The Kuril Islands dispute during WW2 (from 1939 to 1945)

Context: Originally inhibited by the Ainu people, the Kuril Archipelago is a chain of islands between Russia’s Kamchatka Peninsula and Japan’s Island of Hokkaido. 

WW2 chronology :

April 13, 1941– After the outbreak of the WW2, Japan and Russia signed a Neutrality Pact in Moscow which would encompass mutual respect for each other’s territory and neutrality in the event of an attack by one or more power (puppet state of Manchukuo in Chinese province Manchuria for Japan and Mongolia for Russia). Every five years the neutrality pact would be reviewed and renewed if neither signatory gave notice of cancellation during the fifth year.

November 22, 1941– The Admiral Yamamoto Isoroku ordered the meeting of the Imperial Japanese Navy Strike force for the attack on Pearl Harbor in Etorofu Island’s Hitokappu Bay. The territory was chosen for its sparse population, lack of foreigners, and constant fog coverage. 

November 26, 1941– The Admiral Yamamoto Isoroku ordered the move to Hawaii. The Japanese fleet included six aircraft carriers, 2 battleships, 3 cruisers and 11 destroyers. 

July 10, 1943– First bombardment against the Shumshu and Paramushir Japanese bases by American forces occurred.

November 27, 1943 – Joint Cairo Declarationsigned by the United States, Great Britain, and the Republic of China which reaffirmed the principle of no territorial expansion. It did not include Soviet Union or Japan. Moreover, Japanese sovereignty of the disputed islands was peacefully and mutually established by the 1855 Treaty of Shimoda.  

1944 – Japan garrison increased from 8,000 in 1943 to 41,000 in 1944. Japan also maintained more than 400 aircrafts in Kurils and Hokkaido area in anticipation of a possible American invasion via Alaska.

February 11, 1945 – Roosevelt, Churchill, and Josef Stalin signed the secret Yalta Agreement. The Yalta Declarationlooked at a joint plan of action against Japan. It states that the Soviet Union would enter the war against Japan and receive the Kuril Islands and Sakhalin’s southern half in exchange. The US later states that it had not agreed for the Kuril Islands to be handed over to the Soviets. 

The significance of the Yalta Agreement cannot be overstated. However, it was a statement between three leaders in 1945; it has no legal binding on Japan.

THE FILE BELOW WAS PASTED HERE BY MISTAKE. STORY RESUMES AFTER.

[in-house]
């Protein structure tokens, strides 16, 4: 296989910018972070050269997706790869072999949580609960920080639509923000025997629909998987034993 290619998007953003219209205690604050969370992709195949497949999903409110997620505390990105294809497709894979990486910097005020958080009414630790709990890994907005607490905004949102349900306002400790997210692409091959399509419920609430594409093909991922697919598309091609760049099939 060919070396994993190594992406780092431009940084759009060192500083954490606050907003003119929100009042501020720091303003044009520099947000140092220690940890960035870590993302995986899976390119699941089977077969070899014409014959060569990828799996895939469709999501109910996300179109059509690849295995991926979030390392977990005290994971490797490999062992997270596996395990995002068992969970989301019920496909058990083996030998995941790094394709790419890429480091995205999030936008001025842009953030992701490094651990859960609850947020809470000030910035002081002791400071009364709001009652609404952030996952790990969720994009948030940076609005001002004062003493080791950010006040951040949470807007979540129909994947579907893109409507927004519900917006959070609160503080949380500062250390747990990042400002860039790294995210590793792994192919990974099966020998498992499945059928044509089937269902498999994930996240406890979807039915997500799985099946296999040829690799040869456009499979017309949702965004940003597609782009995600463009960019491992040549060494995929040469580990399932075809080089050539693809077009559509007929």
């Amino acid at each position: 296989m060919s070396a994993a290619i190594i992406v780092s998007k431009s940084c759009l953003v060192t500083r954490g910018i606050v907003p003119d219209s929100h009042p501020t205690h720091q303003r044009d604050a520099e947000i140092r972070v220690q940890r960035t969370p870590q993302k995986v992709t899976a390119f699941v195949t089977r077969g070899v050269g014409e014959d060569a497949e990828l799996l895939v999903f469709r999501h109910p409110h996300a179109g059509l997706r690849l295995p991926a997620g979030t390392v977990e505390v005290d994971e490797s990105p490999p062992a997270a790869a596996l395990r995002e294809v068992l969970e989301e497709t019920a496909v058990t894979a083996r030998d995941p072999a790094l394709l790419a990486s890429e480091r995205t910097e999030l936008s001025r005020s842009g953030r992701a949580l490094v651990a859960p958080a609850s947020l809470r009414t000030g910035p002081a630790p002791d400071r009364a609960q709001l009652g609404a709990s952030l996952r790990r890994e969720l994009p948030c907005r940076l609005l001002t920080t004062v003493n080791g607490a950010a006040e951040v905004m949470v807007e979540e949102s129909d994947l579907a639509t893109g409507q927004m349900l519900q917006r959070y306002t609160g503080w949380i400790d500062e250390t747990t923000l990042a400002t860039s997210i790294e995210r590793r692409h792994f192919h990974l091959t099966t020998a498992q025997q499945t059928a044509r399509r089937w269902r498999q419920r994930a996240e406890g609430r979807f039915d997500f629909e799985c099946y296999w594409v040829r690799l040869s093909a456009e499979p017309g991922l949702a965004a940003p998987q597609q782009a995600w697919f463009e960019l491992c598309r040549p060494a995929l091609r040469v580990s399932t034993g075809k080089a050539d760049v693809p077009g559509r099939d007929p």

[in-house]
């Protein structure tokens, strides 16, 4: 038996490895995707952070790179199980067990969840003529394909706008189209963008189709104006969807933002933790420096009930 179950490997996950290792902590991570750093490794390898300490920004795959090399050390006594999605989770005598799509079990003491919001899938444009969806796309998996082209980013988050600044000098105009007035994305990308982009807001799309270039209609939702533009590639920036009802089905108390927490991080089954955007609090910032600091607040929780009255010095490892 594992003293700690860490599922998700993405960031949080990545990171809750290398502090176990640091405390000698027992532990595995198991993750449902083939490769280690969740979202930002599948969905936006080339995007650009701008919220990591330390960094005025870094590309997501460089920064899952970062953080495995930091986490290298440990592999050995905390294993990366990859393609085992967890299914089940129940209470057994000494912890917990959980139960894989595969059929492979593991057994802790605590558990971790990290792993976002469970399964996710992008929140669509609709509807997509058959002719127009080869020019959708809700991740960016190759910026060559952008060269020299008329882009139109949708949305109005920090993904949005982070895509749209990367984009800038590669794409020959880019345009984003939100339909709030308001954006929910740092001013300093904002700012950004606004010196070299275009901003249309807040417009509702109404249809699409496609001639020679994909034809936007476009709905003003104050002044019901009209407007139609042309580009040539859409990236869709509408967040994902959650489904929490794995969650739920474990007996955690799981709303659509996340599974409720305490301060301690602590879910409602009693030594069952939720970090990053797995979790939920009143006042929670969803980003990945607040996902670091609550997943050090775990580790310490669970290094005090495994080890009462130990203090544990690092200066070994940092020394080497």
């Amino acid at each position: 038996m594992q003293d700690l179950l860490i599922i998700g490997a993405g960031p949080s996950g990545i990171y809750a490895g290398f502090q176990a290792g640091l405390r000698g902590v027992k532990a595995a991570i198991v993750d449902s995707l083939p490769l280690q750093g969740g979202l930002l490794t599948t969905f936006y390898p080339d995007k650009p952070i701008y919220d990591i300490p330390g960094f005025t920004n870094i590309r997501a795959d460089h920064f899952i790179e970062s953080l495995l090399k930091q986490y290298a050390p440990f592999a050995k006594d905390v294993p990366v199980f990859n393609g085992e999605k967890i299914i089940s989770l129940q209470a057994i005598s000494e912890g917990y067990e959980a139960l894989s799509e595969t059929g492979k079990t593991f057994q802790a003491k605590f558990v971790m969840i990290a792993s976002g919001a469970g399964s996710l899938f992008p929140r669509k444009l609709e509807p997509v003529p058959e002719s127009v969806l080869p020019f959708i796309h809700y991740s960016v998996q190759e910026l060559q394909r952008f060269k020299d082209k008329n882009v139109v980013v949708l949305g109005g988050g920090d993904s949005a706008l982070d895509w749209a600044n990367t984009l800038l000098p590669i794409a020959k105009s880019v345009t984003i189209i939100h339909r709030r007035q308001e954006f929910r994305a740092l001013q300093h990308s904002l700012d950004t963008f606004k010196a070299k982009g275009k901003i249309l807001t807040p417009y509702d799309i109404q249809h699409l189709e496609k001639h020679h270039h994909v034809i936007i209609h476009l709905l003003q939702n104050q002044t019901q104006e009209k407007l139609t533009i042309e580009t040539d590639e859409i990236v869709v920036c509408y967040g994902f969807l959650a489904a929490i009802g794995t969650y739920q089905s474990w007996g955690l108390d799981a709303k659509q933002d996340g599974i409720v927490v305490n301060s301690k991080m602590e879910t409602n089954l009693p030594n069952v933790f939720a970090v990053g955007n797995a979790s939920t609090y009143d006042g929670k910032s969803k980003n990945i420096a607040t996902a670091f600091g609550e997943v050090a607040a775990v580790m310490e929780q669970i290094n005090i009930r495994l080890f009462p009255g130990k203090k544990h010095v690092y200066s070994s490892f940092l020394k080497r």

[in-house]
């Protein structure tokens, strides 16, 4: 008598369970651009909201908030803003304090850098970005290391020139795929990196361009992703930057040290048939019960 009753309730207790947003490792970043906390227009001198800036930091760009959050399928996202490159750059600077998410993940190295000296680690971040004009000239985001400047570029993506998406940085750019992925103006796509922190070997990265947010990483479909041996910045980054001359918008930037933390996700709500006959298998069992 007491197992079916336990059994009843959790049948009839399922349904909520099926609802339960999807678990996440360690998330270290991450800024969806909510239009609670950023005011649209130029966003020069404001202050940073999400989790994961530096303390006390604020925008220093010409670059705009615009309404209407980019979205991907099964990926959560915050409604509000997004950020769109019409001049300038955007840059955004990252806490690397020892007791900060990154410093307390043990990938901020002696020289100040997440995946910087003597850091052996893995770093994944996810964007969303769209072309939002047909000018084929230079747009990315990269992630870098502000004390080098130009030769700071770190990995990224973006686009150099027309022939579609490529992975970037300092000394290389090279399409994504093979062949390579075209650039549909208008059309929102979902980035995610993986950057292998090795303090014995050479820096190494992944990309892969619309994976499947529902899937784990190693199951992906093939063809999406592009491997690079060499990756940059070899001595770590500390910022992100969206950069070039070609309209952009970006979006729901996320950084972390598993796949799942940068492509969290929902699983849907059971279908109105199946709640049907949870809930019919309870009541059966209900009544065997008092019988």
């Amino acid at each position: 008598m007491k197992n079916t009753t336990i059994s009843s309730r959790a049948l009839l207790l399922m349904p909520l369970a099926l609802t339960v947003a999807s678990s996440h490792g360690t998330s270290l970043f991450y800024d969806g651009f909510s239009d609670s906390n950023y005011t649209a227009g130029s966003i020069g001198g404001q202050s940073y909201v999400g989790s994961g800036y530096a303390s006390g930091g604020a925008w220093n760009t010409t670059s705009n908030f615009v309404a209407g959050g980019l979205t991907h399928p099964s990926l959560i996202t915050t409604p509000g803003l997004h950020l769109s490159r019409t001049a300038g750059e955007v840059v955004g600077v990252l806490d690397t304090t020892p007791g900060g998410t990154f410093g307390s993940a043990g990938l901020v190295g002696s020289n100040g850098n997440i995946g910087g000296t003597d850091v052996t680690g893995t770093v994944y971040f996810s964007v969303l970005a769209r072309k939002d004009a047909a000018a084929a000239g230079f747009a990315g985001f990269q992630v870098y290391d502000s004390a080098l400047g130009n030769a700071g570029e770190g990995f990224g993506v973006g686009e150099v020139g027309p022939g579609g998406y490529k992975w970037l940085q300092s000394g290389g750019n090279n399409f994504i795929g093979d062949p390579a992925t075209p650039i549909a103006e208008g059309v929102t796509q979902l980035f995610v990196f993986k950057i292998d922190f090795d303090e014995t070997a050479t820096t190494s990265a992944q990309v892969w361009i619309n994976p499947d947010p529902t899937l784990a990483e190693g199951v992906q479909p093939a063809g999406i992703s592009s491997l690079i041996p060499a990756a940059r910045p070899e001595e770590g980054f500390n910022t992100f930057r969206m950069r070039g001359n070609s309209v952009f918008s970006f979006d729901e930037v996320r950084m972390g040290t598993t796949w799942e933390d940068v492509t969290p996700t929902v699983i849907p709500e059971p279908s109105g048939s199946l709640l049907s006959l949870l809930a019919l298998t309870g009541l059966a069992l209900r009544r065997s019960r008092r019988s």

April 5, 1945– The Soviet Union announced the denunciation of the Soviet-Japanese Neutrality Pact of 1941 that was to stay in force until April 1946. 

July 26, 1945 – Postdam Declarationcalled for the surrender of all Japanese armed force during WW2. It limited Japan territorial sovereignty to the four main islands of Honshu, Hokkaido, Kyushu and Shikoku.

August 6, 1945– The United States struck Hiroshima with the first atomic bomb. 

August 8, 1945 – The Soviet Union issued an announcement that accepted the proposition of the Potsdam Declaration and formally declared war with Japan, effective the following day. 

August 9, 1945 – The Soviet Army kicked off a military campaign in the Far East. The United States dropped the second atomic bomb on Nagasaki.

August 15, 1945 – Japanese Empire unconditionally surrendered to the allies. It announced the acceptance of the Potsdam Declaration, through which the Cairo Declaration became legally binding upon Japan. 

August 18, to September 1, 1945 – Kuril landing Operation. Soviet troops take Sakhalin and the Kurils back from Japan. More than 1,500 Soviet and 1,000 Japanese troops are killed. Japan’s troops in the southern Kurils surrender without battle.

September 2, 1945 – Following its defeat, Tokyo and Allied forcesassembled aboard the USS Missouri in Tokyo Bay to sign the Japanese Instrument of Surrender recognizing the terms of the Postdam Declaration. Thisended World War II.

Main Sources/ Bibliography:

https://apps.dtic.mil/dtic/tr/fulltext/u2/a561313.pdf

http://repository.enu.kz/bitstream/handle/123456789/6292/DISPUTE%20-BETWEEN.pdf

http://www.newworldencyclopedia.org/entry/Kuril_Islands

https://www.tandfonline.com/doi/pdf/10.1080/08865655.2011.686970?needAccess=true

Leave a Reply